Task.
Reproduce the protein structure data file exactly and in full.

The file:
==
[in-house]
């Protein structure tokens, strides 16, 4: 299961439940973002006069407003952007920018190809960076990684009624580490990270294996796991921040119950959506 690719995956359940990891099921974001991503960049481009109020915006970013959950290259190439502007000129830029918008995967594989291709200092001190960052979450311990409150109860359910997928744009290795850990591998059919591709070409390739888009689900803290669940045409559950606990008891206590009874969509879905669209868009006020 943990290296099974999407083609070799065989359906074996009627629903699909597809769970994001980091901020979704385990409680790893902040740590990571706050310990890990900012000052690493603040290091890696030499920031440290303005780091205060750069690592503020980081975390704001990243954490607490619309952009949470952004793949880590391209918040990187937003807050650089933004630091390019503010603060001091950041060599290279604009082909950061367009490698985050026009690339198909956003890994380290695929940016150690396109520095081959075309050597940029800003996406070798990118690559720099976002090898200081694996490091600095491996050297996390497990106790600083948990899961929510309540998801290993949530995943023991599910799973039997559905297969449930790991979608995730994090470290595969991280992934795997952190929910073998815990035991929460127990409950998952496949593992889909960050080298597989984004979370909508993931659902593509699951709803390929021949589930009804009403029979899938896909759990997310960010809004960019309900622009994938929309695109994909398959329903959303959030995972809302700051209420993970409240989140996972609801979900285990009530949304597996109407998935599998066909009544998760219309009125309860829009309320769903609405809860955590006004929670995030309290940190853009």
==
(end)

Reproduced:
[in-house]
């Protein structure tokens, strides 16, 4: 299961439940973002006069407003952007920018190809960076990684009624580490990270294996796991921040119950959506 690719995956359940990891099921974001991503960049481009109020915006970013959950290259190439502007000129830029918008995967594989291709200092001190960052979450311990409150109860359910997928744009290795850990591998059919591709070409390739888009689900803290669940045409559950606990008891206590009874969509879905669209868009006020 943990290296099974999407083609070799065989359906074996009627629903699909597809769970994001980091901020979704385990409680790893902040740590990571706050310990890990900012000052690493603040290091890696030499920031440290303005780091205060750069690592503020980081975390704001990243954490607490619309952009949470952004793949880590391209918040990187937003807050650089933004630091390019503010603060001091950041060599290279604009082909950061367009490698985050026009690339198909956003890994380290695929940016150690396109520095081959075309050597940029800003996406070798990118690559720099976002090898200081694996490091600095491996050297996390497990106790600083948990899961929510309540998801290993949530995943023991599910799973039997559905297969449930790991979608995730994090470290595969991280992934795997952190929910073998815990035991929460127990409950998952496949593992889909960050080298597989984004979370909508993931659902593509699951709803390929021949589930009804009403029979899938896909759990997310960010809004960019309900622009994938929309695109994909398959329903959303959030995972809302700051209420993970409240989140996972609801979900285990009530949304597996109407998935599998066909009544998760219309009125309860829009309320769903609405809860955590006004929670995030309290940190853009």